Lesson plan

Caption Illustration! Say It With A Drawing

Captions and illustrations come together and leap forth from your class as they relate to nonfiction texts.
Need extra help for EL students? Try theCaptions for IllustrationsPre-lesson.
EL Adjustments
GradeSubjectView aligned standards
Need extra help for EL students? Try theCaptions for IllustrationsPre-lesson.

Students will be able to illustrate a picture and create a caption for it as it relates to a nonfiction text.

The adjustment to the whole group lesson is a modification to differentiate for children who are English learners.
EL adjustments
(10 minutes)
  • Describe a detailed nonfiction setting to your class.
  • As you begin, have your students visualize your description.
  • Have students draw an image and list a fact that they will use in a sentence. A sentence frame for students could be something like, “In this picture, there is an animal crate. People often keep their animals in them while they are away."
  • Explain that such sentences are Captions, brief explanations that provide detailed information about a picture.
  • Have several students share their sentences to the class.
  • Share the Learning Objective.
(15 minutes)
  • Show three teacher-prepped stick figure drawings or illustrations with captions on the Draw a Caption Illustration worksheet related to a current piece of nonfiction text that the class has recently reviewed. (One should be lacking in quality, one should be of good quality, and one should be of outstanding quality.)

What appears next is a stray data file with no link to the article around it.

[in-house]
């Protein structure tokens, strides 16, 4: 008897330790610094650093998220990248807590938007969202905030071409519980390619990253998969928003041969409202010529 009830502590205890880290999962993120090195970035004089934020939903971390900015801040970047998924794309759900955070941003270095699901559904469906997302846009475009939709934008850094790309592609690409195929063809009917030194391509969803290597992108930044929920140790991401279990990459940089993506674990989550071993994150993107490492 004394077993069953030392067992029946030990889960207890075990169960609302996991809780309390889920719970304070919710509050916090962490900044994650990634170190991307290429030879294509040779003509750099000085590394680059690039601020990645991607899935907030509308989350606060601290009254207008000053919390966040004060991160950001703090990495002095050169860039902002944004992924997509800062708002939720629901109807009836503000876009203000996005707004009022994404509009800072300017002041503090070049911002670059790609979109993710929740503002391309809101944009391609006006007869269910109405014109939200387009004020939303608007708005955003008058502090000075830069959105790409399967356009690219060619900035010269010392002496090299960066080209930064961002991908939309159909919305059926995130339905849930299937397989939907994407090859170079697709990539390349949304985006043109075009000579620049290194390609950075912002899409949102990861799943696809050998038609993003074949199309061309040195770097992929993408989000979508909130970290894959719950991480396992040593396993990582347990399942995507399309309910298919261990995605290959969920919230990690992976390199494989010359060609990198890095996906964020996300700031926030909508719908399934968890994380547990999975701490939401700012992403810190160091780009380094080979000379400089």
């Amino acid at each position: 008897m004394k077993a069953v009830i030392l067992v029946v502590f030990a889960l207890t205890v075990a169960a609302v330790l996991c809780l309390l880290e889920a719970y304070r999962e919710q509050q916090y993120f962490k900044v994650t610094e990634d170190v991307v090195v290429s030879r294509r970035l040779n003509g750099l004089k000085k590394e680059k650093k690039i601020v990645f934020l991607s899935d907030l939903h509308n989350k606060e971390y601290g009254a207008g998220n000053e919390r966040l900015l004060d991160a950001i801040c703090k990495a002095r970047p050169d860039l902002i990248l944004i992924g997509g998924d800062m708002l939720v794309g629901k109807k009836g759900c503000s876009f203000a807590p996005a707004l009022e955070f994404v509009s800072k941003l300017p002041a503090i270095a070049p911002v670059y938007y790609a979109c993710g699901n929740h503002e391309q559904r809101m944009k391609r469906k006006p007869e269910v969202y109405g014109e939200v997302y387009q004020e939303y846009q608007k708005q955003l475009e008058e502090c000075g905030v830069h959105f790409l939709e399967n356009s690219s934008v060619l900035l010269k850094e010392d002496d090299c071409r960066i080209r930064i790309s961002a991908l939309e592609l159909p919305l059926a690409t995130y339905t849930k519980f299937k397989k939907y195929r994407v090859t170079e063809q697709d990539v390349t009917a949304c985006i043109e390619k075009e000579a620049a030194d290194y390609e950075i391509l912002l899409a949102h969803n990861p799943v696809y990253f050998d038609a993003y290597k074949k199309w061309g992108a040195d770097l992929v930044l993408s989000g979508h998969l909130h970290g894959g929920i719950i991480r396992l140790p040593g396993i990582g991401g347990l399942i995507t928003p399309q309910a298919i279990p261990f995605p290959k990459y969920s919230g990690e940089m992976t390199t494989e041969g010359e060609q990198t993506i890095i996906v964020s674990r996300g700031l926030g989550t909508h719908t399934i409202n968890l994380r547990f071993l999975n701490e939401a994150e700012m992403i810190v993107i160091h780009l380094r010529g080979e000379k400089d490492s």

• Ask how the captions are alike and different.
  • Ask and note what they think makes a good caption versus a fantastic caption.
  • Fill in notes of student responses on the Captioned Illustration Rubric Chart worksheet. An example of a student response might be, "There is a bouquet of roses. It might be Valentine's Day because roses are traditionally given as a sign of affection."
  • Explain that a RubricIs a chart that explains features of work for meeting clear expectations.
(10 minutes)
  • Provide three to five pictures that everyone should be able to recognise from a sample nonfiction text that does not have captions.
  • Group students in pairs or threes.
  • Ask that your students discuss and write a fantastic caption for each picture using the fantastic caption criteria list.
  • Share three to five student models and compare them with student comments on how some captions are alike and different. (Are they alike and different in the same ways? How or how not?)
(20 minutes)
  • Tell students they will now draw and caption their own pictures from a nonfiction text selection recently reviewed by the class.
  • They will perform this task on the Caption Illustration! worksheet. They should strive to have fantastic captions as noted on the fantastic caption criteria list.
  • Review and clarify any class work time expectations and begin.

Below Level:

Above Level:

  • Have early finisher and advanced students draft a (+ + ) Exceeding Expectations column for the Captioned Pictures Rubric Chart and re-evaluate their work
  • Have students add more details to their picture with three to four highly detailed sentence captions.

Overhead projectors, document projectors, or digitally projected pictures and lesson materials may optimize presentation.

(5 minutes)
  • Assess by walking around the room, doing brief student check-ins, asking probing questions about student work, and referring them to the Captioned Pictures rubric chart to self-monitor their progress. (Assessment embedded during Independent Work Time.)
  • Distribute an index card or sticky note to each student, and tell the class that they will create a caption for an illustration.
  • Display an illustration, and have students write an appropriate caption.
(10 minutes)
  • Review the Learning Objective.
  • Review the class-informed Captioned Pictures rubric chart.
  • Have 3-5 volunteers share work.
  • Have all students give themselves a grade and hand in their work.
  • Teachers may review the work later for detailed habits of work.

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